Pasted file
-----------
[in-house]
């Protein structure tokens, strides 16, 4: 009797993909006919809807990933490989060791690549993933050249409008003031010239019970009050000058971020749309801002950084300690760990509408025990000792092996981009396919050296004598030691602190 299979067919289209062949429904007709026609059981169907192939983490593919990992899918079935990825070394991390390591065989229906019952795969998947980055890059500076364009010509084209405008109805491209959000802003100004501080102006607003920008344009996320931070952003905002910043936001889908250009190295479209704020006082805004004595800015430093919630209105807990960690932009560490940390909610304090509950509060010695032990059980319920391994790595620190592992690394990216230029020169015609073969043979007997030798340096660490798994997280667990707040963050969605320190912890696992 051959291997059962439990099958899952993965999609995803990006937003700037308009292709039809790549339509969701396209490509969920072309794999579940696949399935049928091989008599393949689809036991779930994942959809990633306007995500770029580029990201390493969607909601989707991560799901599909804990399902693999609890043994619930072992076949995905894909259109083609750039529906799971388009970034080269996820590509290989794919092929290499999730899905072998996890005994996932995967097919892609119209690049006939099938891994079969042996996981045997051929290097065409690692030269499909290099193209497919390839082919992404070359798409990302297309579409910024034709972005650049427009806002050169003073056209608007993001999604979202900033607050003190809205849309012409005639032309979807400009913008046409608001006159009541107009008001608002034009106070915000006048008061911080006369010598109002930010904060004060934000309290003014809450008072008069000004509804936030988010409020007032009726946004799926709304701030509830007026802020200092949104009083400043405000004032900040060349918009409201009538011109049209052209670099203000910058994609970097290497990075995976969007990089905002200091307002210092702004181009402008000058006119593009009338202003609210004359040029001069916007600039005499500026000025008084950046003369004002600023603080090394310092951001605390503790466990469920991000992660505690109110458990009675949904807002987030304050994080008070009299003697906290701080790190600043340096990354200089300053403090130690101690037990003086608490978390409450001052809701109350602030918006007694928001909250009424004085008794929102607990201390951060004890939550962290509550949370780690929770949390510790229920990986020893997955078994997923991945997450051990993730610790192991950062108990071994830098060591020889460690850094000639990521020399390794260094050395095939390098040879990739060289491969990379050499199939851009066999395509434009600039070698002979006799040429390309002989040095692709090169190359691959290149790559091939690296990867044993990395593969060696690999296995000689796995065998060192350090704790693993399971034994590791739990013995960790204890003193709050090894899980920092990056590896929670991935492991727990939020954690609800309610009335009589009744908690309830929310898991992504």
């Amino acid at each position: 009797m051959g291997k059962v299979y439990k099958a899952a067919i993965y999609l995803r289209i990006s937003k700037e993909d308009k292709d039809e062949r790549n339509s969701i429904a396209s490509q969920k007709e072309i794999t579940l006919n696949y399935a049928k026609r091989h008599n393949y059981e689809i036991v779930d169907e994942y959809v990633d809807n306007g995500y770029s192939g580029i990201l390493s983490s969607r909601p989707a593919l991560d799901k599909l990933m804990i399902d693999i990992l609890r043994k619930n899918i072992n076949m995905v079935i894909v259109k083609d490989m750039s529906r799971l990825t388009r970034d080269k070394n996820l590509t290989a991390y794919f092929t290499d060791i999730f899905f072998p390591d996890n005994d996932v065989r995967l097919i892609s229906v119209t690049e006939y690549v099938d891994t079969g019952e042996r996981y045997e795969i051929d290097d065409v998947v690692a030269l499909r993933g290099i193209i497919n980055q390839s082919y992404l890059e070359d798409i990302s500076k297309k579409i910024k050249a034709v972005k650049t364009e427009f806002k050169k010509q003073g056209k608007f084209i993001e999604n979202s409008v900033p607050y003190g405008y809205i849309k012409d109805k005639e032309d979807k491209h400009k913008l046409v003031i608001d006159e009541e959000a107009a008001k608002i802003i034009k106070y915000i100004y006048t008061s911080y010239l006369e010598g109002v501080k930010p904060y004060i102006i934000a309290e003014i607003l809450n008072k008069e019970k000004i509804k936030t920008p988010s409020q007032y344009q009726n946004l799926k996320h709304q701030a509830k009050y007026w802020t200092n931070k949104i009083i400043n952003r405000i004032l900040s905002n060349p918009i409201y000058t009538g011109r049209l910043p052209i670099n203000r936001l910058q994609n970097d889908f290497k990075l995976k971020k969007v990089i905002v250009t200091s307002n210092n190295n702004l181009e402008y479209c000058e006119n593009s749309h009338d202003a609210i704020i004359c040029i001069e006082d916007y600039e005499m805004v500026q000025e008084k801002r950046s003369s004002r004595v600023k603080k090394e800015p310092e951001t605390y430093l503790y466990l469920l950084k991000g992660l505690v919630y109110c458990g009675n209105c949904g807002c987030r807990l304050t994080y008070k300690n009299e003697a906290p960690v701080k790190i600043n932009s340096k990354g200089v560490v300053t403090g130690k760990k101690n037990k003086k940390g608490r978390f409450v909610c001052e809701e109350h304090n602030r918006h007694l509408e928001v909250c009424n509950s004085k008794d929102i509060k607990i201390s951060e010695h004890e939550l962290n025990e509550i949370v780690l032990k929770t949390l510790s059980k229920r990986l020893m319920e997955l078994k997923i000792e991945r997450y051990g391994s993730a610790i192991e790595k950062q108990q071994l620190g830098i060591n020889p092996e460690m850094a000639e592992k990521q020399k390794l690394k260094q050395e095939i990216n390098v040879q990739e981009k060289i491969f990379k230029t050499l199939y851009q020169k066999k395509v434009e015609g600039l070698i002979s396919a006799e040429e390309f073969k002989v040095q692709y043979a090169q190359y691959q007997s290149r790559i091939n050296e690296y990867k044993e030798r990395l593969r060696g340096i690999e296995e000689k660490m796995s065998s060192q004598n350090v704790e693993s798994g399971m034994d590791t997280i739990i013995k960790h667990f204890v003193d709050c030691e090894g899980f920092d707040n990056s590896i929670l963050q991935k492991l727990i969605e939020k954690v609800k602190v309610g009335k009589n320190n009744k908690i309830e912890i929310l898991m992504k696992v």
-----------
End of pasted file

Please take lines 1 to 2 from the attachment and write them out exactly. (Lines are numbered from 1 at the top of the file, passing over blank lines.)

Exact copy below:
[in-house]
């Protein structure tokens, strides 16, 4: 009797993909006919809807990933490989060791690549993933050249409008003031010239019970009050000058971020749309801002950084300690760990509408025990000792092996981009396919050296004598030691602190 299979067919289209062949429904007709026609059981169907192939983490593919990992899918079935990825070394991390390591065989229906019952795969998947980055890059500076364009010509084209405008109805491209959000802003100004501080102006607003920008344009996320931070952003905002910043936001889908250009190295479209704020006082805004004595800015430093919630209105807990960690932009560490940390909610304090509950509060010695032990059980319920391994790595620190592992690394990216230029020169015609073969043979007997030798340096660490798994997280667990707040963050969605320190912890696992 051959291997059962439990099958899952993965999609995803990006937003700037308009292709039809790549339509969701396209490509969920072309794999579940696949399935049928091989008599393949689809036991779930994942959809990633306007995500770029580029990201390493969607909601989707991560799901599909804990399902693999609890043994619930072992076949995905894909259109083609750039529906799971388009970034080269996820590509290989794919092929290499999730899905072998996890005994996932995967097919892609119209690049006939099938891994079969042996996981045997051929290097065409690692030269499909290099193209497919390839082919992404070359798409990302297309579409910024034709972005650049427009806002050169003073056209608007993001999604979202900033607050003190809205849309012409005639032309979807400009913008046409608001006159009541107009008001608002034009106070915000006048008061911080006369010598109002930010904060004060934000309290003014809450008072008069000004509804936030988010409020007032009726946004799926709304701030509830007026802020200092949104009083400043405000004032900040060349918009409201009538011109049209052209670099203000910058994609970097290497990075995976969007990089905002200091307002210092702004181009402008000058006119593009009338202003609210004359040029001069916007600039005499500026000025008084950046003369004002600023603080090394310092951001605390503790466990469920991000992660505690109110458990009675949904807002987030304050994080008070009299003697906290701080790190600043340096990354200089300053403090130690101690037990003086608490978390409450001052809701109350602030918006007694928001909250009424004085008794929102607990201390951060004890939550962290509550949370780690929770949390510790229920990986020893997955078994997923991945997450051990993730610790192991950062108990071994830098060591020889460690850094000639990521020399390794260094050395095939390098040879990739060289491969990379050499199939851009066999395509434009600039070698002979006799040429390309002989040095692709090169190359691959290149790559091939690296990867044993990395593969060696690999296995000689796995065998060192350090704790693993399971034994590791739990013995960790204890003193709050090894899980920092990056590896929670991935492991727990939020954690609800309610009335009589009744908690309830929310898991992504």